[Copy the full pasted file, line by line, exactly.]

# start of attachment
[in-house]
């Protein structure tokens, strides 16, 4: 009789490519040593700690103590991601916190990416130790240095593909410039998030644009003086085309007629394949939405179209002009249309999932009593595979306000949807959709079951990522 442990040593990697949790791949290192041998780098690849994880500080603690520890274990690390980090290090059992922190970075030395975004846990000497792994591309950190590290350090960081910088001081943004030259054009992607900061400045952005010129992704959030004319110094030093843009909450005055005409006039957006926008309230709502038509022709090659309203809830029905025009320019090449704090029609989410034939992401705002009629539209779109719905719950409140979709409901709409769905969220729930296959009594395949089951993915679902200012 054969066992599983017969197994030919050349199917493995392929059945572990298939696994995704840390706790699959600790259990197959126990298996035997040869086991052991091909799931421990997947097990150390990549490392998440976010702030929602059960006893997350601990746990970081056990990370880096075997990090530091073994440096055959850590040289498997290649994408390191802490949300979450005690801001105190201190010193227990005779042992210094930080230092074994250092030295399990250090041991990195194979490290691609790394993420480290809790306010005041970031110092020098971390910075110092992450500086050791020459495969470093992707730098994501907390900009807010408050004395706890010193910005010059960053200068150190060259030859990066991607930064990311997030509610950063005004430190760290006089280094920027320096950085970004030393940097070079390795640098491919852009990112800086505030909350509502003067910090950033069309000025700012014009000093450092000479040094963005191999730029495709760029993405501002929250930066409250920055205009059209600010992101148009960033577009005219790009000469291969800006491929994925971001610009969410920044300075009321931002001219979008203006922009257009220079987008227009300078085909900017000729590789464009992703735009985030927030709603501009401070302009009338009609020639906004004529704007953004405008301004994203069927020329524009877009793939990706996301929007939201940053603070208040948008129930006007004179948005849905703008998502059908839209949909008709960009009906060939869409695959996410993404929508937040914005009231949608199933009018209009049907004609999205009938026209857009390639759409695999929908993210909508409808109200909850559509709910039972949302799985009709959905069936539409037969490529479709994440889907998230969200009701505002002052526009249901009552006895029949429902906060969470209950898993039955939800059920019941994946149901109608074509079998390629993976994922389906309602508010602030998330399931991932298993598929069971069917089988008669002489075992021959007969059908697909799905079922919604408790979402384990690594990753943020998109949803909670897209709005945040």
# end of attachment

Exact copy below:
[in-house]
């Protein structure tokens, strides 16, 4: 009789490519040593700690103590991601916190990416130790240095593909410039998030644009003086085309007629394949939405179209002009249309999932009593595979306000949807959709079951990522 442990040593990697949790791949290192041998780098690849994880500080603690520890274990690390980090290090059992922190970075030395975004846990000497792994591309950190590290350090960081910088001081943004030259054009992607900061400045952005010129992704959030004319110094030093843009909450005055005409006039957006926008309230709502038509022709090659309203809830029905025009320019090449704090029609989410034939992401705002009629539209779109719905719950409140979709409901709409769905969220729930296959009594395949089951993915679902200012 054969066992599983017969197994030919050349199917493995392929059945572990298939696994995704840390706790699959600790259990197959126990298996035997040869086991052991091909799931421990997947097990150390990549490392998440976010702030929602059960006893997350601990746990970081056990990370880096075997990090530091073994440096055959850590040289498997290649994408390191802490949300979450005690801001105190201190010193227990005779042992210094930080230092074994250092030295399990250090041991990195194979490290691609790394993420480290809790306010005041970031110092020098971390910075110092992450500086050791020459495969470093992707730098994501907390900009807010408050004395706890010193910005010059960053200068150190060259030859990066991607930064990311997030509610950063005004430190760290006089280094920027320096950085970004030393940097070079390795640098491919852009990112800086505030909350509502003067910090950033069309000025700012014009000093450092000479040094963005191999730029495709760029993405501002929250930066409250920055205009059209600010992101148009960033577009005219790009000469291969800006491929994925971001610009969410920044300075009321931002001219979008203006922009257009220079987008227009300078085909900017000729590789464009992703735009985030927030709603501009401070302009009338009609020639906004004529704007953004405008301004994203069927020329524009877009793939990706996301929007939201940053603070208040948008129930006007004179948005849905703008998502059908839209949909008709960009009906060939869409695959996410993404929508937040914005009231949608199933009018209009049907004609999205009938026209857009390639759409695999929908993210909508409808109200909850559509709910039972949302799985009709959905069936539409037969490529479709994440889907998230969200009701505002002052526009249901009552006895029949429902906060969470209950898993039955939800059920019941994946149901109608074509079998390629993976994922389906309602508010602030998330399931991932298993598929069971069917089988008669002489075992021959007969059908697909799905079922919604408790979402384990690594990753943020998109949803909670897209709005945040």